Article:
India: ebooks, public libraries and crossing the street, by Eric Hellman
December 21, 2010 | 3:49 pm

It sounds funny to say, but the thing I'll remember longest about my two weeks in India is learning to cross the street. When I first arrived, I didn't dare. Not only do they drive on the wrong side of the street, but they also drive on the right side of the street, the middle of the street, and on various surfaces that would not be considered streets here in New Jersey. The protocol for pedestrians and motorists to coexist was not apparent to me. Pedestrians seemed to cross the street with minimal regard for traffic; the cars unaccountably seemed to...

$35 Indian tablet actually Chinese HiVision Speedpad?
September 11, 2010 | 10:15 am

speedpad-android Indian Android news site Androidos.in has broken the news that the $35 “home-grown” tablet touted by the government of India (and lauded by OLPC’s Nicholas Negroponte) looks suspiciously similar (that is to say, identical) to Chinese manufacturer HiVision’s Speedpad Android tablet. AndroidOS reports that HiVision’s tablet was first seen at CeBIT in March, 2010, where it was predicted to retail for about $100. Androidos is not pleased by the discovery that this tablet, claimed to be the result of development at India’s top engineering colleges, has apparently turned out to be a Chinese import in actuality: ...

Java ebook reading allows huge growth for Wattpad
September 8, 2010 | 2:33 pm

allenlau.jpgI've mentioned Wattpad before and said that for the developing world Java ereading on cellphones is the way to go. This has inspired a few skeptical comments by readers over the years. Now, Publishing Perspectives had interviewed Wattpad co-founder, Allen Lau, pictured above. According to Wattpad’s analytics, English-speaking readers accounted for 42% of total e-readers, with the next largest group being Vietnamese readers at 36%. Why Vietnam? “Our strong mobile support is helping us a lot,” says Lau, who originally hails from Hong Kong. “I think in Vietnam, most people don’t have access to computers, and if they do want that, they have...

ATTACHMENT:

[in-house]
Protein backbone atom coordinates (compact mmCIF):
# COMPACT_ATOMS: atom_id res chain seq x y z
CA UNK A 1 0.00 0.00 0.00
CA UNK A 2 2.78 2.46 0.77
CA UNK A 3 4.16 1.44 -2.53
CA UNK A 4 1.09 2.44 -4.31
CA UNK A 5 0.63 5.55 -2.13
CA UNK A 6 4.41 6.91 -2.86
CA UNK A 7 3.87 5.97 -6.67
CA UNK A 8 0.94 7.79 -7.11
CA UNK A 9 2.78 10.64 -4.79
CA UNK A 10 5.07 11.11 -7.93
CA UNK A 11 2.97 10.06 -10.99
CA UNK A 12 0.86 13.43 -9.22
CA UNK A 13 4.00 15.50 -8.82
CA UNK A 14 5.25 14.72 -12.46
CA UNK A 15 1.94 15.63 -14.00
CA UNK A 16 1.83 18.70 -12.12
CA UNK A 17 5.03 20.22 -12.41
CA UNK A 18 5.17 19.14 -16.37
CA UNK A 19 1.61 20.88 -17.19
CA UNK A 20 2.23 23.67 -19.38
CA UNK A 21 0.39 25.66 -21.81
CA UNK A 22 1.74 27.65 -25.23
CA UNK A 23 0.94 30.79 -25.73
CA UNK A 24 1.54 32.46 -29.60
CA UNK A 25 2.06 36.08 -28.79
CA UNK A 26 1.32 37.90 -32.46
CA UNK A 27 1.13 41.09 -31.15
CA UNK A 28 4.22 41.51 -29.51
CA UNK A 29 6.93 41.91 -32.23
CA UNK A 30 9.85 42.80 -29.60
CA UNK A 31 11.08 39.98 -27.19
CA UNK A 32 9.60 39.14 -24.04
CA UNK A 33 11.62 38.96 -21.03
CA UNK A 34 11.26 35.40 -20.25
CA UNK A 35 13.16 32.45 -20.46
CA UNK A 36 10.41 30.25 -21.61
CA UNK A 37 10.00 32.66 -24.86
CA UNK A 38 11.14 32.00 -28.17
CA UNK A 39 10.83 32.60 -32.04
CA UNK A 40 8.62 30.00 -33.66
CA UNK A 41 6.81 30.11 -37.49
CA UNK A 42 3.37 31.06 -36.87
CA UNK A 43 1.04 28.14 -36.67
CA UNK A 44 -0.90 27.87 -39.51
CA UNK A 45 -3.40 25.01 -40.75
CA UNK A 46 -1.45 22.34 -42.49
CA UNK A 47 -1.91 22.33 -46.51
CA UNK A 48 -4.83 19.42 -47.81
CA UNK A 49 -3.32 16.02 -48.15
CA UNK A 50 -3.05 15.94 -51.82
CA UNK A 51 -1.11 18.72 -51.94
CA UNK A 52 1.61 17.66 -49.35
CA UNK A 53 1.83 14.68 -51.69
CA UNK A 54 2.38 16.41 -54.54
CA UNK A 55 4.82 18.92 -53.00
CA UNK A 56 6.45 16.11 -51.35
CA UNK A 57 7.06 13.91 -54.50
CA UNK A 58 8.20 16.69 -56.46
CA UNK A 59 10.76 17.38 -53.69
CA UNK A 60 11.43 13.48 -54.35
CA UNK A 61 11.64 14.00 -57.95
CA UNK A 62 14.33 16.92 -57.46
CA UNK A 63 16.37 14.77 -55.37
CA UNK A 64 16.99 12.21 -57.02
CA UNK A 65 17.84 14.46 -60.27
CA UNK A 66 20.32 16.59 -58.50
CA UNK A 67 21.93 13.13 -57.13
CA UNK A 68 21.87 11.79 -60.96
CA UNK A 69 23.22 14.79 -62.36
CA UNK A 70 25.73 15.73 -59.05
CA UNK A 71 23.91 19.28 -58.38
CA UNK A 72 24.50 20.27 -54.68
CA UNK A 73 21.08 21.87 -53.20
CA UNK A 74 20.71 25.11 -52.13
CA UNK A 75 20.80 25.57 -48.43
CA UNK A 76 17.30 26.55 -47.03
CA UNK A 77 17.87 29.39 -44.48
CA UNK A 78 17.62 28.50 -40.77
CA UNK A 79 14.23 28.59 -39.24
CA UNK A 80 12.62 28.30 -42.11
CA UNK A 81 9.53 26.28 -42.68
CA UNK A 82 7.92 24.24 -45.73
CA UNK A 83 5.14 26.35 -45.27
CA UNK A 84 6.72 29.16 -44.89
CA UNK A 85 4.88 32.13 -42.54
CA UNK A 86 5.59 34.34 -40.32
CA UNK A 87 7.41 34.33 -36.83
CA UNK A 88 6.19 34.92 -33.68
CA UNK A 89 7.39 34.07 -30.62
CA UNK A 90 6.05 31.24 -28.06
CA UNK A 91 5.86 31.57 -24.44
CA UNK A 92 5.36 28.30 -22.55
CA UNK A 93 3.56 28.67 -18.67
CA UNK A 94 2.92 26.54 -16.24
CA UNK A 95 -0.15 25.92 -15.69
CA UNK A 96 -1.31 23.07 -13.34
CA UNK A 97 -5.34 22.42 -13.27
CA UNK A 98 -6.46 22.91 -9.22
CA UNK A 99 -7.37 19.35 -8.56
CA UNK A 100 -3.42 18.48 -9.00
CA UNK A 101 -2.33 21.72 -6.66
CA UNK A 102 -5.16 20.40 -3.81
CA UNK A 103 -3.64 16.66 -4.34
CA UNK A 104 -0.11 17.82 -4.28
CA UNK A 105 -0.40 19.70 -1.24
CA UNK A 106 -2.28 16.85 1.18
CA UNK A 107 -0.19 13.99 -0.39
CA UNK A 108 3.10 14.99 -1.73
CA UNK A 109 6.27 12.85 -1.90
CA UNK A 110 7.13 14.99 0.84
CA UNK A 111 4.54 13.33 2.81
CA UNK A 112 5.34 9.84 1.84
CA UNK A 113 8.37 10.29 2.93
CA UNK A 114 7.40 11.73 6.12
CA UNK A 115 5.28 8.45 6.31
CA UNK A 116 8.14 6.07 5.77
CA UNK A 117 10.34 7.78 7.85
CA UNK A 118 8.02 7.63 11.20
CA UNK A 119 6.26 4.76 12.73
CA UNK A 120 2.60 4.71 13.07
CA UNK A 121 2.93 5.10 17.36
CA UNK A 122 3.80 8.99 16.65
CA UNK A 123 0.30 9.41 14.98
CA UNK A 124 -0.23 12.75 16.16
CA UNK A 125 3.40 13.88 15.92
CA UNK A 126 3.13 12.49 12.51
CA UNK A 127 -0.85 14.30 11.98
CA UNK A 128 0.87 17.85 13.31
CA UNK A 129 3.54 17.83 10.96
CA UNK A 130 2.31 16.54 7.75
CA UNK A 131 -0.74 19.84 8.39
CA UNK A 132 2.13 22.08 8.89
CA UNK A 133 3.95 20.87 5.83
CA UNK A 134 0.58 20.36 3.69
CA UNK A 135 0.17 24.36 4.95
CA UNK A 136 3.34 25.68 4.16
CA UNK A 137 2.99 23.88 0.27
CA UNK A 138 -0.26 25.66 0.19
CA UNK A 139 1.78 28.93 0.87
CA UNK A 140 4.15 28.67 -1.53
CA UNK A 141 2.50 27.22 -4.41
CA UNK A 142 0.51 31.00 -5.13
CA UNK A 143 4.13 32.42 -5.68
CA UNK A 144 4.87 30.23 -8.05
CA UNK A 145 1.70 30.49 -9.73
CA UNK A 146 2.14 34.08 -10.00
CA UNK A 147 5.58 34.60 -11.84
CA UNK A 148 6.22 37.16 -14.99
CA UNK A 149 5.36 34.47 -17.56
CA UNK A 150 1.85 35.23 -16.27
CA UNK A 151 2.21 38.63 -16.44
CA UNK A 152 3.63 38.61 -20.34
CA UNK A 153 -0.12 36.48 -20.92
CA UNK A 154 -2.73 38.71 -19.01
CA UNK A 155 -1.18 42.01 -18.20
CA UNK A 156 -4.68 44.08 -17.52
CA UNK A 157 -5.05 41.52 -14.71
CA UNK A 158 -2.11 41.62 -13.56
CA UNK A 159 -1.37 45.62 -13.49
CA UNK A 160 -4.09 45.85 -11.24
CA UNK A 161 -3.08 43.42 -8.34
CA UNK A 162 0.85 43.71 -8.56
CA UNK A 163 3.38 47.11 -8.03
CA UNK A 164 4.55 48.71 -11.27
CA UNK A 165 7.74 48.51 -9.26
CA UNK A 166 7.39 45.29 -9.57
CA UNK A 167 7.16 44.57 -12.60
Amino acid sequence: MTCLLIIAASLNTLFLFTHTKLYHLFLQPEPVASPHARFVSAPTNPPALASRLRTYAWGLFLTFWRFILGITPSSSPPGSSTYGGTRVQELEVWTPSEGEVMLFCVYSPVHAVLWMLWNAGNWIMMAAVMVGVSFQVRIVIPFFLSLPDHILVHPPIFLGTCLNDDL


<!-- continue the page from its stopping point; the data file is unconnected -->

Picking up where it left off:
Indian ereader, the Wink, launched along with ebookstore and news service
August 20, 2010 | 10:25 am

Screen shot 2010-08-20 at 10.22.50 AM.pngAccording to CIOL, EC Media International has launched the Wink ereader in India. This is an e-ink unit and supports reading in 15 Indian languages. Along with the Wink, EC Media will be starting an ebook store which will give access to ebooks, journals, newspapers, magazines and selected articles. Currently there are 200 ebook titles in English, Hindi, Marathi and Malayan at the store and about 500 titles in other languages are expected to be added in the next six months. Wink has garnered content from Penguin, Roli, Oxford University, Harper Collins and Permanent Black so far, and...

$35 Indian tablet featured on TV show
August 12, 2010 | 2:11 am

croppedtablet2 Remember that $35 tablet from India that Nicholas Negroponte offered to help with? Engadget reports that it has made a hands-on appearance on an Indian TV show. (CNet also has coverage.) The device packs an awful lot of wallop for $35: 2GB RAM, wi-fi, 3G, microSD card storage, video out, a webcam, and Android. (It also picks up fingerprints at least as easily as the iPad.) India will be making the tablet available to universities and students in mid-2011, but there are no plans to market it to the general public yet. If it does hit the open...

India: more libraries going for digitization of knowledge, eresources
August 9, 2010 | 6:13 am

index.jpg From the Article: Leading educational institutes and libraries are making books immortal – virtually. Rare books and publications are now in the focus of many local and national-level projects of digitization. On academic front, projects like INFLIBNET, acronym for Information and Library Network Centre, hold great promise, believe experts. Dr Jagdish Arora, director of the project, told TOI that despite some glitches, the project was very much in shape. “Apart from providing over 70,000 books and 2,000 journals online, we have started a project called National Library and Information Services Infrastructure for scholarly content (N-LIST) from...